We are in the midst of a major black depression. We have been in the middle of a major black depression for the last seven, eight, and nine years. And what this means, brothers and sisters and friends, is that we're faced today with a crisis of monumental and unparalleled proportions. We are at a crossroads of culture and being in this country. The next twenty years are going to be the most crucial in the history of this country. The next twenty years are going to determine whether the slaves died in vain and whether that has scented struggle and dreamed in vain. I'm assuming here that you, brilliant young journalist, know that we had civil rights laws a hundred years ago that were stronger than the civil rights laws we have today. I'm assuming that you know that a hundred years ago, black legislatures were in the majority in the South Carolina legislature and that there was a black governor in the
state of Louisiana. You intellectuals, I assume that you all know this. I assume that you know we've been through this before. In 1881, as in 1981, there was a neo-conservative proto-fascist revolt against taxes in this country. And you know what they were saying in 1881? They were saying in 1881 the same thing they're saying in 1981. They were saying that that taxes were being used to support black school children and lazy black welfare recipients. Was it difficult in finding the material you need to write a particular black history books and articles if you have written for Ebony? It's not difficult. There's a great deal of material out there. For more than a hundred years, black historians Carter Woodson, W.B. Du Bois, Benjamin Qualls, John Hope Franklin, for more than a hundred years, black historians have been investigating this material.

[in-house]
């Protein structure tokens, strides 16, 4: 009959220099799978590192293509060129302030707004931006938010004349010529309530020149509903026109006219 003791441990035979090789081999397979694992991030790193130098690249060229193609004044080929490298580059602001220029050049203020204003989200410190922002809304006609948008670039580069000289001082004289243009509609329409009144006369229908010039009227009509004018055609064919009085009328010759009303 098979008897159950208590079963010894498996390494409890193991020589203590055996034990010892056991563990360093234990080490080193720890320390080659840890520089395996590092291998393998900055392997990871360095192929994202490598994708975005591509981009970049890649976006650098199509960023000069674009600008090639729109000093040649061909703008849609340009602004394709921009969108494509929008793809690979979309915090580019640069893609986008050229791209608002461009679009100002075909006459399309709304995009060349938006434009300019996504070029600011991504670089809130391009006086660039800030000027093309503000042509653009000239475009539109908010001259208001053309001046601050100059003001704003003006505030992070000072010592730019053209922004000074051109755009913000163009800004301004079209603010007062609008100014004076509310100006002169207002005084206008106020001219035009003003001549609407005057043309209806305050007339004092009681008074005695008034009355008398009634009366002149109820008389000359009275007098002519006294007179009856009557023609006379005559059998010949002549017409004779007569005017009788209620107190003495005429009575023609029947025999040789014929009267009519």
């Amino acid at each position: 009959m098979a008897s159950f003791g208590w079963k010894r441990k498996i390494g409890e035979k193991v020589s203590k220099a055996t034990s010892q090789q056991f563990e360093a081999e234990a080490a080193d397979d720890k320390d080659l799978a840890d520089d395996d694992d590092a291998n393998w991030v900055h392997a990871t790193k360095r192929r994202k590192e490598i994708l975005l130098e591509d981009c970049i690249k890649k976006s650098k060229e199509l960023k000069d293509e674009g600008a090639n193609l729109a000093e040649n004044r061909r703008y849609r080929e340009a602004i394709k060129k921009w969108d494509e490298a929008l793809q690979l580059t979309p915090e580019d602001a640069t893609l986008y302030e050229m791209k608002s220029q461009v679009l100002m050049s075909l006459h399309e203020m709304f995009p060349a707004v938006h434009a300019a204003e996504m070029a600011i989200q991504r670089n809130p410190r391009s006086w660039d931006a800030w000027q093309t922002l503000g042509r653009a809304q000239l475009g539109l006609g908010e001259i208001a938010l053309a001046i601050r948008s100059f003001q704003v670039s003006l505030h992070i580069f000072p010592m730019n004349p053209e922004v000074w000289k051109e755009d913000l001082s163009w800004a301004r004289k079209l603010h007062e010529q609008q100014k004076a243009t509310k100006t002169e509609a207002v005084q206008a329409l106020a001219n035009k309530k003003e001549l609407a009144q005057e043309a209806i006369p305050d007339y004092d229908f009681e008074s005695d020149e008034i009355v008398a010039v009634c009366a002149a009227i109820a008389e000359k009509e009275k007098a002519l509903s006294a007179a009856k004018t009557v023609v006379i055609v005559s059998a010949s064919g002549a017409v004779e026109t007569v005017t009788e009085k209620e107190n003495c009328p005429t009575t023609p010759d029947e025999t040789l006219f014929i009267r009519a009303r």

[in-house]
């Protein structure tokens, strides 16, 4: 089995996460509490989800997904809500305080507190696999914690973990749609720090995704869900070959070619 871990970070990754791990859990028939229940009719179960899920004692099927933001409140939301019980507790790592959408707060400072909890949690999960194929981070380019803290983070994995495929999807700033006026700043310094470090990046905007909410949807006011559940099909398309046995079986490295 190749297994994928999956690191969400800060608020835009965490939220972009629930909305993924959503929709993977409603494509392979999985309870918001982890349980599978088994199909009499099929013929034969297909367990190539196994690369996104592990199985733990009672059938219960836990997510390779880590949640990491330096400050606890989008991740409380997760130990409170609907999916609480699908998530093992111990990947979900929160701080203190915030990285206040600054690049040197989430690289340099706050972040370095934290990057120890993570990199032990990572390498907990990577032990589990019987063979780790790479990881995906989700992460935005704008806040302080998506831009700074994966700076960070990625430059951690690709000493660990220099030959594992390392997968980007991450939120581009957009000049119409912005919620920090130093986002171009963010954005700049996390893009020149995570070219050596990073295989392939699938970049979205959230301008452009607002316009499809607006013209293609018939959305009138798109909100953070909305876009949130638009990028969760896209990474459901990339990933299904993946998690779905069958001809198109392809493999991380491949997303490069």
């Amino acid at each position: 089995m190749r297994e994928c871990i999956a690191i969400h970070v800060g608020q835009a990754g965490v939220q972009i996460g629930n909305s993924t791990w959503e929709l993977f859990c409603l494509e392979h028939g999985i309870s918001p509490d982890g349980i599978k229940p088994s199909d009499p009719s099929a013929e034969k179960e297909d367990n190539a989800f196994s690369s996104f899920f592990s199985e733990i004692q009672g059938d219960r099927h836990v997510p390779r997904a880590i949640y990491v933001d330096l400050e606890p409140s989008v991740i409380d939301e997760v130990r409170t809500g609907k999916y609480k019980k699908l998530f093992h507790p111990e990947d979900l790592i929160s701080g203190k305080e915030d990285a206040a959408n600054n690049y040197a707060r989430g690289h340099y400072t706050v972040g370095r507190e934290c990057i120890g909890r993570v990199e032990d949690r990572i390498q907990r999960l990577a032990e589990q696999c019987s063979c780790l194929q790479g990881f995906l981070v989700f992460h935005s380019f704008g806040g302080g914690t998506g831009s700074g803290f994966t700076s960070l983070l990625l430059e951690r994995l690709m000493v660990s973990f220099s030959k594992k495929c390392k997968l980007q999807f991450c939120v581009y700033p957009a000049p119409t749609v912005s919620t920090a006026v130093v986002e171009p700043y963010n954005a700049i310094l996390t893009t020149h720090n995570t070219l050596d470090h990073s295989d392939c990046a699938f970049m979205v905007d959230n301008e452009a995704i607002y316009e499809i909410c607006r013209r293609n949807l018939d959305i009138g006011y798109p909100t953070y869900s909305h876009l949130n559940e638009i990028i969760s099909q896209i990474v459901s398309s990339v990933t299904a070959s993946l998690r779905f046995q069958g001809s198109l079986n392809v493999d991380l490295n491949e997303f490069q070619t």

We still have just tapped the surface of the vast amount of historical data on black people in this country. In old libraries, in old newspaper clips, in old boxes, in old letters, and all kinds of stuff, all manners of materials are available. And I don't find it that difficult, the difficult problem is to get the time to develop the material and to write it. But the material is out there and we need many more young journalists, young historians, young social analysts to develop this material and to make it available to black people and to all the people of America. What was it like being a black journalist in the 50s and 60s, particularly covering the civil rights movement from a black perspective?
It was very difficult. I like to say I grew up in the solve, in Mississippi, in the 30s and 40s. And I worked on black newspapers in Mississippi, in Jackson, Mississippi. In the 40s, I've worked on black newspapers since that time. I say that black newspapers, in the amount of speaking, save my life, because in the 30s and 40s, there were very little material on black people available anywhere, except in the big, black, weekly newspapers there, Pittsburgh Courier of the Chicago Defender. And as a little boy in Mississippi, I used to wait every week for these papers to come out. To find out what was happening in the world, to find out what was happening in Joe Lewis, to find out what the black football teams were doing at black colleges. It was just a whole world to me that made it possible for me to look beyond the prisons
of Mississippi at that time. It's always been difficult and exhilarating to be a black journalist in America for many decades, of course, black journalists could not work on white newspapers, white newspapers refused to employ black journalists. For many decades in this country, white newspapers, white media did not print anything on black people, except crime news. For many decades in this country, you could not find a picture of a black in a white newspaper. It's changed, to some extent today, but it's not changed enough. Since the Courier of the Commission report, a number of black journalists have been hired on black, on white newspapers. But not enough.
And with exception, of course, above, manate out in Oakland, black journalists are not in the management and production ends of white newspaper and white media. We've got to change that more. And more than that, we've got to make it possible for white media to reflect all the experiences of all the people within their geographical areas. This is not a white country. It has never been a white country. It's a black, brown, red, yellow, white country, and media in this country ought to reflect that whole spectrum. Is it particularly gratifying to work for black publisher? I am not a black publisher, of course. I've been fortunate in my life to work all of my life, fought black newspapers and black magazines. I'm now in the staff of Ebony. And it's very exciting to me to work for a black publication. And I encourage as many young black journalists as possible to think in terms of working for